A more recent study on super elites proved the same thing. According to findings presented in November 2015 at the World Class Performance Conference in London, super elites felt that their Coaches fully satisfied their emotional needs by acting as friends, mentors and unwavering supporters—in addition to providing superb technical support. High-performing athletes who were not medaled did not feel that way.

“At Athlete Assessments we often speak about the importance of a quality Coach-athlete relationship and how this can be used to improve athlete performance,” Bo said.

“Athletes who are able to form close attachment to their Coaches are more likely to feel secure in exploring their role in sport, pushing their boundaries, taking risks to improve performance and being able to confidently give 100% effort,”

“The same applies for children who have responsible parents who provide this environment and support. It is no wonder the Coach athlete relationship is a performance factor which extends beyond all other factors. It is literally hardwired into us from our very first hours of being born.”

ATHLETE TOUGH goes into depth on how Coaches can achieve this.



E – Environment

There has been a lot of research done into successful athletes who have had to “struggle” to some degree. It’s this struggle that has helped them form a more resilient approach to their sport mentally. In fact, many agree that without the struggle, toughness cannot develop.

But many elite athletes have access to practice and competition environments which are first class, and they want for very little, which is great, but it can actually be quite disabling when it comes to developing mental toughness.

An enabling environment is one that helps us become ATHLETE TOUGH. It’s an environment marked by a level of struggle, discomfort, independence to make choices and decisions and the need for athletes to do things for themselves.

Today’s millennial athletes are still learning to understand that while everyone has resilience to a certain degree, it’s not a mythical quality some are born with and others without, mental toughness is still a skill. Like any other skill there is a specific strategy to execute it well and it needs to be practiced daily. It needs to be trained in the same way you would train a muscle in the gym.

Millennial athletes have been brought up in a different environment to athletes of years gone by. This different environment has essentially shaped them, their behaviors, their level of mental toughness, discipline.

Hanson explains, “when I rowed at the 1996, 2000 and 2004 Olympics, I trained at a facility called the University of Technology Sydney, Haberfield Boat Club. It was, and still is, based on the shore of Sydney Harbor in a semi protected cove.”

“The water in this area is shared with many other boats, sailing vessels, ferries and commercial boats. It was a rough water environment and there were very few days where we had the place to ourselves,”

“I learnt rowing techniques to row in difficult and unpredictable conditions based on this environment. I developed skills in steering the boat without having to constantly think about it. I learnt to manage my own safety on the water and ultimately, this environment made me a better athlete,”

“Our Boathouse was also old. Built in 1925 with extensions and redevelopments in 1993, it still leaked when it rained and was a very tight space to store equipment. We had to keep it clean and tidy otherwise there was no room to move. Everything we had in our Boathouse was functional and not there for aesthetics,”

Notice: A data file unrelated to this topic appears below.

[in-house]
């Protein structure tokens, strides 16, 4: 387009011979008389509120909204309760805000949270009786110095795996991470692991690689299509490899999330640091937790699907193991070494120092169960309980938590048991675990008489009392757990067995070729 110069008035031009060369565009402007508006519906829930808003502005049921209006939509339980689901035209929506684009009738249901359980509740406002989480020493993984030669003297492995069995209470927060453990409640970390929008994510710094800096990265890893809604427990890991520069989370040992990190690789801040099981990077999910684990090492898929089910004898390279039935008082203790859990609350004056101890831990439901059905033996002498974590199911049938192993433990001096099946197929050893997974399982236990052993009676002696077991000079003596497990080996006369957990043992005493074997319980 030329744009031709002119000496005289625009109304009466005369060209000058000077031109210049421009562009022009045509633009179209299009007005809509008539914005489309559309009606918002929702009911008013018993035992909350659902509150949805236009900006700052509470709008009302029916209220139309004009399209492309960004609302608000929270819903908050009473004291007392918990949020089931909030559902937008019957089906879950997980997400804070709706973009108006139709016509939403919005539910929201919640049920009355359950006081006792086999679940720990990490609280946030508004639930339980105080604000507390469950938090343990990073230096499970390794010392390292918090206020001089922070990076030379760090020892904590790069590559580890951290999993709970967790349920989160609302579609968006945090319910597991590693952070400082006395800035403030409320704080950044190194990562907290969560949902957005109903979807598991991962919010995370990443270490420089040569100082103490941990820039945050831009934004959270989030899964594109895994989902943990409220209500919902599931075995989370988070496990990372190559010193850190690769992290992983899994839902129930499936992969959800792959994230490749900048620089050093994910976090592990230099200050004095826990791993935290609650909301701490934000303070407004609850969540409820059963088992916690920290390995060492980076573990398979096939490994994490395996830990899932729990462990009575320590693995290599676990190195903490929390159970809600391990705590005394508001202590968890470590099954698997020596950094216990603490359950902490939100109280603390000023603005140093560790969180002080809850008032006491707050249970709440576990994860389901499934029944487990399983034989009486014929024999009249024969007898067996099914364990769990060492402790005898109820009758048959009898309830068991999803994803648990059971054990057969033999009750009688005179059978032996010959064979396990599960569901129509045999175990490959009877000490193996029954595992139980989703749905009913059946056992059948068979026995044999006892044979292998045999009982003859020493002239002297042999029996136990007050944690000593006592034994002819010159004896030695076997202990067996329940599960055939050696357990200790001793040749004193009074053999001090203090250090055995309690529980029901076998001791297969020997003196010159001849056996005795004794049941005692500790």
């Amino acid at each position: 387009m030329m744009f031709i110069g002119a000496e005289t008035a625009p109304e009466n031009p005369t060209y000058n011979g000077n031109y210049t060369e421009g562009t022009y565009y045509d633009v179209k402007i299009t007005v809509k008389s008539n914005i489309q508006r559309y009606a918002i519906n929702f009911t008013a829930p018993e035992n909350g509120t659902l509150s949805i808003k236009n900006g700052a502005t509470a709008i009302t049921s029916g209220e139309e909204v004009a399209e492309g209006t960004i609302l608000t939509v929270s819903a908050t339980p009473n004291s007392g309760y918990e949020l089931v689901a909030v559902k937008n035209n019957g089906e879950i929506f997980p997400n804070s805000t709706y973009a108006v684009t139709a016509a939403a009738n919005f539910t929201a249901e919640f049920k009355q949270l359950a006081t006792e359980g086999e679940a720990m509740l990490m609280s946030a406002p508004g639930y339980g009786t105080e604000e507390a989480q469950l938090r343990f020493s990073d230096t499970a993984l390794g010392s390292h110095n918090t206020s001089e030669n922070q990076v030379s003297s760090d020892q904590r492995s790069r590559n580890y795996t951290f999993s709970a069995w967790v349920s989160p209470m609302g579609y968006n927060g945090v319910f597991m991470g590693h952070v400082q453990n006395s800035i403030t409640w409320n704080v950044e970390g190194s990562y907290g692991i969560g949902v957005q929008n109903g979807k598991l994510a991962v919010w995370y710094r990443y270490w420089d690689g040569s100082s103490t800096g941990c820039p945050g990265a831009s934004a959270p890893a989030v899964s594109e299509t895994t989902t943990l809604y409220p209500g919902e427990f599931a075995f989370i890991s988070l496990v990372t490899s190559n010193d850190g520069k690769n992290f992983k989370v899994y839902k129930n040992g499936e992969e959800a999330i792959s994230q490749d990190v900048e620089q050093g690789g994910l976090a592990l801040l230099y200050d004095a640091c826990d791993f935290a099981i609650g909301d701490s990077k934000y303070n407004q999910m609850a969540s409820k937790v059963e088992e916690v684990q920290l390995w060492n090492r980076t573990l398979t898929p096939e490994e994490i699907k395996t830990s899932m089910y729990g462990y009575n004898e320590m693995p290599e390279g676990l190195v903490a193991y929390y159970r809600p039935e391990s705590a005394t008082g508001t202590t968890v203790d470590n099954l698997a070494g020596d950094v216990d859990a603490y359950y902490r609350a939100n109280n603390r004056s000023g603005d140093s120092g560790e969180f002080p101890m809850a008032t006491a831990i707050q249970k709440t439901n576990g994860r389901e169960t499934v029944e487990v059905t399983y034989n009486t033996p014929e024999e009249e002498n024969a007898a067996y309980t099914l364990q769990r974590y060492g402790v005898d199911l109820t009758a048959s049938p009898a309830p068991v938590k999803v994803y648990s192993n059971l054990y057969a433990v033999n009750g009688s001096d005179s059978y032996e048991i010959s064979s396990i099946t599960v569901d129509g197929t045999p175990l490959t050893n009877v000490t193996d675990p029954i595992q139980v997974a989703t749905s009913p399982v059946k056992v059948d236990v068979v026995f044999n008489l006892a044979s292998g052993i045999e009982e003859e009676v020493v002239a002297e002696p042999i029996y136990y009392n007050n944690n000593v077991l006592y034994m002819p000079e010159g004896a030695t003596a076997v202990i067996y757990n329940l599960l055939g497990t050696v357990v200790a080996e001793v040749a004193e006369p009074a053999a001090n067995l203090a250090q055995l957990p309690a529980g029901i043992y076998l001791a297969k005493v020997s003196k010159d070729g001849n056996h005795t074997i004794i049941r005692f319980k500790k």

“We cleaned and looked after our own boats and oars and did it so well that even today there are boats in the Boathouse from when I was there 10 years ago, and they are still in racing condition,”

“Most importantly, we had a phenomenal Coach, Tim McLaren. He was busy and often coaching up to 20 rowers in a session, so I never had his undivided attention. However, during each practice I had his attention for set periods which he gave equally to all his rowers. It was up to me to maximize his words of coaching. When he told me to make a change, I knew I had to make a change immediately as he did not have time to remind me,”

“I had to be accountable to myself and my crew to make improvements. Of course, this taught me great lessons, but it was not easy,”

“This is just how it was, but this is also part of the reason why I was able to become ATHLETE TOUGH.”

Undoubtedly, the environment, conditions, and the way you react to them, will be a determining factor in your ability to develop toughness as an athlete.



The Terms That Define Toughness

Mental toughness is at the heart of peak performance and to develop it in an athlete, a coach must be very clear on the terms. In this video Hanson explains how grit, resilience and mental toughness differ from each other, work together and build an athlete’s capacity to perform.


Do you want to be ATHLETE TOUGH?

In summing up, the ATHLETE TOUGH program shares Hanson’s own proven strategies on how to become and stay mentally tough.

He has already used the strategies outlined in his ATHLETE TOUGH to help more than 700 teams across 41 different sports in several countries achieve sporting success.

Throughout the program Hanson shares his knowledge with both the Coach and athlete in mind. The goal? To get you to take action so you can really learn how to build mental toughness and resilience. Hanson teaches you HOW to become, and stay, ATHLETE TOUGH.

Join the community of coaches and athletes using our PROVEN program for becoming and staying ATHLETE TOUGH. Head to athletetough.com for more information!

At Athlete Assessments we’re here to provide you with excellence in service and to help you be your best. If there is anything we can do to be of service, don’t hesitate to contact us.